Cook’s Country senior editor Bryan Roof, left, gives test cook Nick Iverson a pretty intense look as he takes a taste of Nick’s preparation of shrimp pilau (a Southern dish of rice cooked in broth often served with seafood or game) during the early stages of recipe development for a future issue of Cook’s Country magazine. See more behind-the-scenes photos at: http://bit.ly/o0qi36
New Cardboard Carrying Case for Fast Food: Ever feel like there must be a better way to carry a burger, fries, and a drink than the flimsy paper bag fast food chains provide? You’re not alone: Rhode Island School of Design industrial design student Seulbi Kim came up with the TOGO BURGER, a streamlined carrier case, to solve the problem. The handy contraption seems like just what the industry needs.
Trying to Find a Use for Greek Yogurt’s Toxic Byproduct: Greek yogurt has been a hot health food item for a few years now. But did you know that a byproduct of its production, acid whey, is toxic? The thin, runny slop can’t simply be dumped because it robs oxygen from streams and rivers, a phenomenon which can turn waterways into “dead seas” by destroying aquatic life in large areas. Given that the market for Greek yogurt is now worth over $2 billion (and production in New York nearly tripled between 2007 and 2013), food scientists, Greek yogurt companies, and state government officials are scrambling to find a use for acid whey (and a way to make a profit off of the stuff while they’re at it).
Gin: When to Add Lemon and When to Add Lime: The twist is as much a part of the flavor profile of gin and tonics as the gin and tonic themselves, so do you put a lemon or a lime peel in your G&T? If you want something refreshing, Charles Rolls, co-founder of Fever-Tree Tonic, says go with lemon (or even an orange peel). Looking for something a little more tangy to go with your Tanqueray? “The tangy sharpness of lime makes it a perfect dance partner,” says Audrey Saunders, an owner of Pegu Club in NYC.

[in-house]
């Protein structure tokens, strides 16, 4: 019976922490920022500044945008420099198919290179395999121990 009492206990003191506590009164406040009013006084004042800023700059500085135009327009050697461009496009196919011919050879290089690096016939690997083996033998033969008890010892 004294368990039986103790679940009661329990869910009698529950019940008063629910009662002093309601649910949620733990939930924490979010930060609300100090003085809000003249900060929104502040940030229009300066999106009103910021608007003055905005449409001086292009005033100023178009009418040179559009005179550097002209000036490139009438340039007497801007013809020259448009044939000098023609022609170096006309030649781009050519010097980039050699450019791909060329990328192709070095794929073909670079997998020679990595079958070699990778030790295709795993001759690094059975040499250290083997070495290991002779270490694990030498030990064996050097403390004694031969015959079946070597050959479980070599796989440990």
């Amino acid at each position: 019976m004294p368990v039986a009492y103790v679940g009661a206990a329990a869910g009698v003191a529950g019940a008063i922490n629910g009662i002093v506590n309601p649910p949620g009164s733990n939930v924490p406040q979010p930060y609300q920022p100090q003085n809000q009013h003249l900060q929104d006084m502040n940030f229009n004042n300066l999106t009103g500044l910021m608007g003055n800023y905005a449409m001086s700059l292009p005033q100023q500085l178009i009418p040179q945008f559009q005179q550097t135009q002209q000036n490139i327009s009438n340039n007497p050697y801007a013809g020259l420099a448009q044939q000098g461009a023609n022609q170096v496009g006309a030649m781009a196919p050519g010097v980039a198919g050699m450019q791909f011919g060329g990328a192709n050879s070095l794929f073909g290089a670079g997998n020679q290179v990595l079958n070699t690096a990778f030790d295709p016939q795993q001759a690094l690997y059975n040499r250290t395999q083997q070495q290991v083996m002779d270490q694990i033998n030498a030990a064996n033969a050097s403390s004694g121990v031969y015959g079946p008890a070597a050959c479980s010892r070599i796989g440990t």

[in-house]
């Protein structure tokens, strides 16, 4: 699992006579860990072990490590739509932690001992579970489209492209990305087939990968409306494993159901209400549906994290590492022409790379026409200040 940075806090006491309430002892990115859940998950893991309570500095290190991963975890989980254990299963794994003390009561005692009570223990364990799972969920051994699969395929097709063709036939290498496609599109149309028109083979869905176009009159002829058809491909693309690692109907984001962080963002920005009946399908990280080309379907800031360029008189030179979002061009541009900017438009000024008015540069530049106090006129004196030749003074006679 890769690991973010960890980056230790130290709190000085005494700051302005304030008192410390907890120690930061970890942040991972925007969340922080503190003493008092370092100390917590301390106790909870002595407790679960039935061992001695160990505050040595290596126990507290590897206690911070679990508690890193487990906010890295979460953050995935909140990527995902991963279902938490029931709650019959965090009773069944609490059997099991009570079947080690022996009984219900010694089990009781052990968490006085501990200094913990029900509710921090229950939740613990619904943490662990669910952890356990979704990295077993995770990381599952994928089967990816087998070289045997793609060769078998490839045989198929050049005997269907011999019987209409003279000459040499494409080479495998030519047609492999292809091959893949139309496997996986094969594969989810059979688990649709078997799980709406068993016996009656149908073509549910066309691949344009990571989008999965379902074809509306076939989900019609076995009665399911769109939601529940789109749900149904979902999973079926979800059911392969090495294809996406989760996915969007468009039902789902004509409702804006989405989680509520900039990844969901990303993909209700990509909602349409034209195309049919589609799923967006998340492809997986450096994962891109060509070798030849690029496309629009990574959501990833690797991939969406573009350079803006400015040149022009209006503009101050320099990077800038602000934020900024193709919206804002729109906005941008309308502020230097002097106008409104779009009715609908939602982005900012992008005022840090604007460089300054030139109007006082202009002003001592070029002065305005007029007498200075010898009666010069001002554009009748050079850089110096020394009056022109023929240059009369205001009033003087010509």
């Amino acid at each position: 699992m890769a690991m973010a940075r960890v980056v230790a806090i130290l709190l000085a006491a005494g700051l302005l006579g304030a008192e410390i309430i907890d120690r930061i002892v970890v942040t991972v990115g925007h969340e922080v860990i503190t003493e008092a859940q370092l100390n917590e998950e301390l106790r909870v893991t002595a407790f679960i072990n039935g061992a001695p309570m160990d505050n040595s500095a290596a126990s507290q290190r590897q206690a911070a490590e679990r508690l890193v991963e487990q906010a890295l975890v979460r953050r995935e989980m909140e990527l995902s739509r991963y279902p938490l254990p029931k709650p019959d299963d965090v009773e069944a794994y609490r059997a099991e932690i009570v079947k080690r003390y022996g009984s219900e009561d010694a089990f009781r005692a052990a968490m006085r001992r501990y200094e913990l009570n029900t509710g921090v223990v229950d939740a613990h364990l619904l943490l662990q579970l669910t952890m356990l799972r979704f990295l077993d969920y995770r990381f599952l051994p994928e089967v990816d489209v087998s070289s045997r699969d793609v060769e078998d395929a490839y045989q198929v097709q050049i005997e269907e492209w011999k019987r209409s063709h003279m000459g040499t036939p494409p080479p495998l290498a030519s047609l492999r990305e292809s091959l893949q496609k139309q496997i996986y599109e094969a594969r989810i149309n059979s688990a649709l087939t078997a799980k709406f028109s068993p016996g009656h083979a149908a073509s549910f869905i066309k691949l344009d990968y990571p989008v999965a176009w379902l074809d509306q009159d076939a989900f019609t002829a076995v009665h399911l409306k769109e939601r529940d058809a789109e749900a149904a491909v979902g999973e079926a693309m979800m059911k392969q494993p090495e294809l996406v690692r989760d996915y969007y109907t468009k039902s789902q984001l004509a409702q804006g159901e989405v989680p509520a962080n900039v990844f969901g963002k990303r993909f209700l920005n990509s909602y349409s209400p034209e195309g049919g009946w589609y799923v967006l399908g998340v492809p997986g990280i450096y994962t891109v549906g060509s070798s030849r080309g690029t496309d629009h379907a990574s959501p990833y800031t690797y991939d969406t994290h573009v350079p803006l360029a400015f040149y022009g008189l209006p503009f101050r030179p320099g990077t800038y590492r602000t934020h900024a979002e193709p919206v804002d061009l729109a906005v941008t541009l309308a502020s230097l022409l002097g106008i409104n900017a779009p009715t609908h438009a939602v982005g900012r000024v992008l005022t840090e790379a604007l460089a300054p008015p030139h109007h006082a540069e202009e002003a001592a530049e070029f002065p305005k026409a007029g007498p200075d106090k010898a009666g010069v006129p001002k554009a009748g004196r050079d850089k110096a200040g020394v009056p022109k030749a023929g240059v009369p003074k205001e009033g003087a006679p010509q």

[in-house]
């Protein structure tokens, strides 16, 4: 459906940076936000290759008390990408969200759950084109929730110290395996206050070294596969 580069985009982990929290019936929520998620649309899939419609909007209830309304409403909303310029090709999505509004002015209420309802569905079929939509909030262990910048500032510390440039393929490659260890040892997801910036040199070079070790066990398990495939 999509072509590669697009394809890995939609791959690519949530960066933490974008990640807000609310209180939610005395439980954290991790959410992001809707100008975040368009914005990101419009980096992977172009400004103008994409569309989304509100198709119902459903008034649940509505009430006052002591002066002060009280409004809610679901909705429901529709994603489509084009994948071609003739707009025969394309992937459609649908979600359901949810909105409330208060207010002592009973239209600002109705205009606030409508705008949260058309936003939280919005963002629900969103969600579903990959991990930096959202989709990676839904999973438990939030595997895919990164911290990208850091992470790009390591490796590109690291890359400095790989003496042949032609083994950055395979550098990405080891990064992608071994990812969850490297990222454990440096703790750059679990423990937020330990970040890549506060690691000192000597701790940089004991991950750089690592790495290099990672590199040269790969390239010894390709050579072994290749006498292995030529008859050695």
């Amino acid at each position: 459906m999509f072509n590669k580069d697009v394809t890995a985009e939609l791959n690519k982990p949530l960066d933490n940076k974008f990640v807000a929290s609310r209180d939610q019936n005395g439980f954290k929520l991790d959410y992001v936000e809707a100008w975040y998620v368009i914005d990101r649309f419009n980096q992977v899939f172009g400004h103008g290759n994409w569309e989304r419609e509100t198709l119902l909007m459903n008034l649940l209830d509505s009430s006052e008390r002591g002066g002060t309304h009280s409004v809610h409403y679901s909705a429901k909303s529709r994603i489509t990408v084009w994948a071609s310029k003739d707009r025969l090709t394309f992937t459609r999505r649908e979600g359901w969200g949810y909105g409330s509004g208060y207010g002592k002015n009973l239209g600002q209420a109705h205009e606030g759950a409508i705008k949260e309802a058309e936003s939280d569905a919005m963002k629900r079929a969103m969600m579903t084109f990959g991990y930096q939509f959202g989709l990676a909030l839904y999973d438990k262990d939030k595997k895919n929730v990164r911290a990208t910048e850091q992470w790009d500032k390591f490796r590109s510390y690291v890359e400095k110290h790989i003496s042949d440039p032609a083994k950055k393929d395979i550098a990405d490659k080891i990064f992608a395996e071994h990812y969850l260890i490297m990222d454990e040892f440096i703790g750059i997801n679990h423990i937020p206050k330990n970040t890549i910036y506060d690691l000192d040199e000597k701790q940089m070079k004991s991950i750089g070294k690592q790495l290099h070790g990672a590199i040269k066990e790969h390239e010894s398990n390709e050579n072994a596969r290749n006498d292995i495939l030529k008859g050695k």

Boston-Area Restauranteurs Dish on Rude Diners: Some restauranteurs say customers are getting ruder these days. Restaurant consultant Ed Doyle, of RealFood Consulting, says that two trends have come together to make the perfect storm of an entitled customer: “You’ve got the dining consumer who is better educated about food than ever, or thinks he is,” he says, “and we live in a world where you can get customized everything.” That social media gives everyone a platform on which to complain also probably doesn’t help. Boston-area chefs and restaurant industry experts weigh in on the matter.
Cook’s Illustrated associate editor (and resident pizzaiolo) Andrew Janjigian carves a pair of pizzas into tasting-sized slices during a preliminary test of five different recipes for gluten-free pizza dough sourced from various websites and cookbooks. Andrew will use his findings from this test to pick a lane for developing his own recipe, due out in a future publication. See more behind-the-scenes photos at: http://bit.ly/o0qi36